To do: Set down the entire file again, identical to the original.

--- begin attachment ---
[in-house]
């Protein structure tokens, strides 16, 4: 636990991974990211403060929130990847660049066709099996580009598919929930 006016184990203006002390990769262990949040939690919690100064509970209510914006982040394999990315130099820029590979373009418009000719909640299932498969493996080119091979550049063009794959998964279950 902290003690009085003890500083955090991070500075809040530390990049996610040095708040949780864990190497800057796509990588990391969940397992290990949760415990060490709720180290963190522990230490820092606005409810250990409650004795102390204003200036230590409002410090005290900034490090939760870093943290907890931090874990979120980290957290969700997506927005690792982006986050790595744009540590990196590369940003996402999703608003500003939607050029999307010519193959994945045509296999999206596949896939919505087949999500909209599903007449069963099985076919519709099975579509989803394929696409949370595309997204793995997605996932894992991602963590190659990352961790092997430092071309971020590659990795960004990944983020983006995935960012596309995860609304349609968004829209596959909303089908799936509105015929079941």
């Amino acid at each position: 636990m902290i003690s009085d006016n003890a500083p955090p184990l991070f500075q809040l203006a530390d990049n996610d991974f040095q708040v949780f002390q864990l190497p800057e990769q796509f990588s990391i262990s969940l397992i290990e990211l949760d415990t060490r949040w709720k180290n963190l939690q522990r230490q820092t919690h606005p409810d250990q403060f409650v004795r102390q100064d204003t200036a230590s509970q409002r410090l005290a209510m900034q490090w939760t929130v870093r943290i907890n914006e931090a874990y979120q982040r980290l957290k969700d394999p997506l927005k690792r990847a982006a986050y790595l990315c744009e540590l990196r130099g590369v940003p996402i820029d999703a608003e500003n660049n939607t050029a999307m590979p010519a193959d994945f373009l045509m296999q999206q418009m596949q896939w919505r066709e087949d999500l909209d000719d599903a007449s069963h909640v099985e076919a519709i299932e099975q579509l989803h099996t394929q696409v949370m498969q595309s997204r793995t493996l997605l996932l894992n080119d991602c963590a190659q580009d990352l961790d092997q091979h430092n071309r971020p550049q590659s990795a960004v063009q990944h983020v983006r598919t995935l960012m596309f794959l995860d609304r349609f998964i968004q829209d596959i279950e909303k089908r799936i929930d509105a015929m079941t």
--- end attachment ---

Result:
[in-house]
């Protein structure tokens, strides 16, 4: 636990991974990211403060929130990847660049066709099996580009598919929930 006016184990203006002390990769262990949040939690919690100064509970209510914006982040394999990315130099820029590979373009418009000719909640299932498969493996080119091979550049063009794959998964279950 902290003690009085003890500083955090991070500075809040530390990049996610040095708040949780864990190497800057796509990588990391969940397992290990949760415990060490709720180290963190522990230490820092606005409810250990409650004795102390204003200036230590409002410090005290900034490090939760870093943290907890931090874990979120980290957290969700997506927005690792982006986050790595744009540590990196590369940003996402999703608003500003939607050029999307010519193959994945045509296999999206596949896939919505087949999500909209599903007449069963099985076919519709099975579509989803394929696409949370595309997204793995997605996932894992991602963590190659990352961790092997430092071309971020590659990795960004990944983020983006995935960012596309995860609304349609968004829209596959909303089908799936509105015929079941």
């Amino acid at each position: 636990m902290i003690s009085d006016n003890a500083p955090p184990l991070f500075q809040l203006a530390d990049n996610d991974f040095q708040v949780f002390q864990l190497p800057e990769q796509f990588s990391i262990s969940l397992i290990e990211l949760d415990t060490r949040w709720k180290n963190l939690q522990r230490q820092t919690h606005p409810d250990q403060f409650v004795r102390q100064d204003t200036a230590s509970q409002r410090l005290a209510m900034q490090w939760t929130v870093r943290i907890n914006e931090a874990y979120q982040r980290l957290k969700d394999p997506l927005k690792r990847a982006a986050y790595l990315c744009e540590l990196r130099g590369v940003p996402i820029d999703a608003e500003n660049n939607t050029a999307m590979p010519a193959d994945f373009l045509m296999q999206q418009m596949q896939w919505r066709e087949d999500l909209d000719d599903a007449s069963h909640v099985e076919a519709i299932e099975q579509l989803h099996t394929q696409v949370m498969q595309s997204r793995t493996l997605l996932l894992n080119d991602c963590a190659q580009d990352l961790d092997q091979h430092n071309r971020p550049q590659s990795a960004v063009q990944h983020v983006r598919t995935l960012m596309f794959l995860d609304r349609f998964i968004q829209d596959i279950e909303k089908r799936i929930d509105a015929m079941t």